Finally, I wish to thank all of the clients who trusted me to handle their affairs during the first ten years of this office. I know that there are many options available to you in my profession. I am always humbled by the faith that you place in me. I look forward to working with you all in the next decade.

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Diversity Jurisdiction In Hawaii Federal Court

Friday, September 28th, 2007

Today we had a hearing concerning diversity jurisdiction. In general, federal courts only have jurisdiction over two types of cases; (i) cases concerning a federal question (meaning that the case is based on federal law), and (ii) diversity cases. § 28 U.S.C. , § 28 U.S.C. .

For the federal court to have diversity jurisdiction over a case there must be two elements met; (i) the controversy must “exceed the sum of $75,000, exclusive of interests and costs” and (ii) be between “citizens of different states” or “citizens of a State and citizens or subjects of a foreign state” § 28 U.S.C. . Diversity of the parties requires that the plaintiffs and the defendants are from different states or countries. None of the plaintiffs can be “domiciled” in the same state or country of any of the defendants. Therefore, the threshold question in many cases become how do you determine a person’s “domicile.”

There are two things that are required in determining a person’s domicile, (i) where the person is residing and (ii) whether the person intends to live there. Many factors can come into play like “current residence, voting registration and voting practices, location of personal and real property, location of brokerage and bank accounts, location of spouse and family, membership in unions and other organizations, place of employment or business, driver’s license and automobile registration, and payment of taxes.” Lew v Moss, 797 F2d 747, 749-750 (C.A.9., 1986). If the facts show that a person lives in a state or country and intends to stay there by meeting some of the factors mentioned above then that person will be deemed to be a domicile of that place for the purposes of determining diversity jurisdiction. If you are a plaintiff and your “domicile” state is not the same as any of the defendants (and your claim meets the jurisdictional minimum of $75,000), then the federal court likely has jurisdiction to hear your case.

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The Kaloko Dam Case

Wednesday, September 26th, 2007



Our practice on Kauai continues to grow. We have been retained by a family whose property on the island of Kauai was severely damaged by the Ka Loko Dam flood. Prior to the flood, our clients’ home was surrounded by a lush tropical oasis. Beautiful landscaping nestled their spacious home from outsiders creating the ideal Kauai sanctuary.

Then, on March 14, 2006, the Ka Loko Dam breached, and almost 400 million gallons of water, 1.6 million tons, rushed down from the reservoir above towards Kilauea Bay, wiping out everything in its path, including trees and buildings. Most tragically, seven people lost their lives.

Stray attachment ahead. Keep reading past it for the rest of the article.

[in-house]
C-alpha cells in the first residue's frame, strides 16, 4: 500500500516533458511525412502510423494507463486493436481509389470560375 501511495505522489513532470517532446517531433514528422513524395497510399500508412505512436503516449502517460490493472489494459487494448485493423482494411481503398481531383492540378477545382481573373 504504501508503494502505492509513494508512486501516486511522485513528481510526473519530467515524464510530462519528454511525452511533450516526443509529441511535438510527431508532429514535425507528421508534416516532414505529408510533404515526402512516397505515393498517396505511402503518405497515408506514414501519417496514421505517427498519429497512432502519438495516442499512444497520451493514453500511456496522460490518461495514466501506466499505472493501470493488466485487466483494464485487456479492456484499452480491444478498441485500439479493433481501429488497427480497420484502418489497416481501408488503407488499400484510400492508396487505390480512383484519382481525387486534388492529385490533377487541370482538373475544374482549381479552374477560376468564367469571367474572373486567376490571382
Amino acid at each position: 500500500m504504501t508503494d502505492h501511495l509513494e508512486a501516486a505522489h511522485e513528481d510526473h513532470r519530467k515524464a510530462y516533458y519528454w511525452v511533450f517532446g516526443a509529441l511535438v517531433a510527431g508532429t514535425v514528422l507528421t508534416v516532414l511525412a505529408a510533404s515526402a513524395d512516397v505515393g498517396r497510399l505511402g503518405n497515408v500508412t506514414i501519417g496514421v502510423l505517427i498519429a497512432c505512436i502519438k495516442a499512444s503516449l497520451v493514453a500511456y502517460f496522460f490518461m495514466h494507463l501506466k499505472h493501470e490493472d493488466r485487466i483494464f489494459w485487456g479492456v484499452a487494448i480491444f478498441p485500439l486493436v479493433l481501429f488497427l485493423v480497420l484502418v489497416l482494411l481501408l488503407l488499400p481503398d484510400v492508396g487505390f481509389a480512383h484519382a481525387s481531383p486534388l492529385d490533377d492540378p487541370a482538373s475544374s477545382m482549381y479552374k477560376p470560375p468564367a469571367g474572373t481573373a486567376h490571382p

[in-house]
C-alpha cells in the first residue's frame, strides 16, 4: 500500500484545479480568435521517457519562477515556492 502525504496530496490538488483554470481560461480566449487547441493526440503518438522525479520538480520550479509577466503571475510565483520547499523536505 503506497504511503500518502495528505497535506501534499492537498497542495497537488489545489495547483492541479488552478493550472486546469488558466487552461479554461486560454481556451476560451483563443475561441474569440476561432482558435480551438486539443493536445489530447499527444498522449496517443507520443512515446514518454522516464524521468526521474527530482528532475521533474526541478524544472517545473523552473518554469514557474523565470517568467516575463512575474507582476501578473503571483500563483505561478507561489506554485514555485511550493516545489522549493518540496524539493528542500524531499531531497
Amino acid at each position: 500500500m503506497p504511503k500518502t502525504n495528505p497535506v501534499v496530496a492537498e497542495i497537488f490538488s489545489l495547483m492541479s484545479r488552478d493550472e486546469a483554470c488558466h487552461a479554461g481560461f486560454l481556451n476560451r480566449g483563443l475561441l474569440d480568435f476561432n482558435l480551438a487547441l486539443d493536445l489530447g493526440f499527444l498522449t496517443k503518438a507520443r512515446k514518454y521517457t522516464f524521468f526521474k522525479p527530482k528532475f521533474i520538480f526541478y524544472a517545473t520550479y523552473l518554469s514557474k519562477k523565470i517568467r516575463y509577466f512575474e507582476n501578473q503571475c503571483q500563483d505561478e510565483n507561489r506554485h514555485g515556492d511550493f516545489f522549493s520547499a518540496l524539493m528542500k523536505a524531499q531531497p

Our clients lost their home’s beautiful idyllic landscape in a matter of seconds. What was once an area flourishing in island vegetation was replaced with dirt and rubble. The massive trees and beautiful native plants on the property were uprooted and swept away with the rest of the landscape.

We are very proud to represent this family in their pursuit for justice. In a few years, we intend to write a follow up to this blog in which we will describe how we helped our clients restore their beautiful Kauai landscape.

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The Hawaii Bar Exam

Wednesday, July 25th, 2007

For the last few weeks, attorney Effie Steiger has been on a break from this office as she studied for the Hawaii State Bar exam. Although Effie is licensed to practice law in Nevada, Hawaii law requires that she take our bar exam before may appear in a Hawaii state court. So yesterday and today, Effie has been busy taking the Hawaii State Bar exam. I am positive that Effie will pass, and look forward to her return to the office later this week.

Once she is a Hawaii attorney, we expect to see great things from Effie Steiger in her career.

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Selecting the Right Hawaii Personal Injury Attorney

Friday, June 29th, 2007

Choosing the right Hawaii personal injury lawyer is one of the most important decisions a client will make when seeking compensation for injuries.
If you are searching for a personal injury lawyer in Hawaii, there are certain factors you should look for to make sure that you choose the personal injury lawyer that is right for you:

Select an attorney that is experienced with personal injury cases. By choosing a lawyer that is experienced in personal injury claims, you can be sure that he or she they will know how to handle your case. Not all attorneys are familiar with the nuances associated with civil litigation and personal injuries.

Select a lawyer with an effective track record. Make sure your attorney is capable of taking your case to trial. Not all personal injury attorneys are trial attorneys. I believe that the best way to obtain compensation for your injuries is to prepare your case for trial. If the defense attorney does not respect your counsel (and understand that you are ready and willing to go to trial), they will likely not negotiate in good faith.

Your personal injury lawyer should have many years of experience handling a wide variety of cases.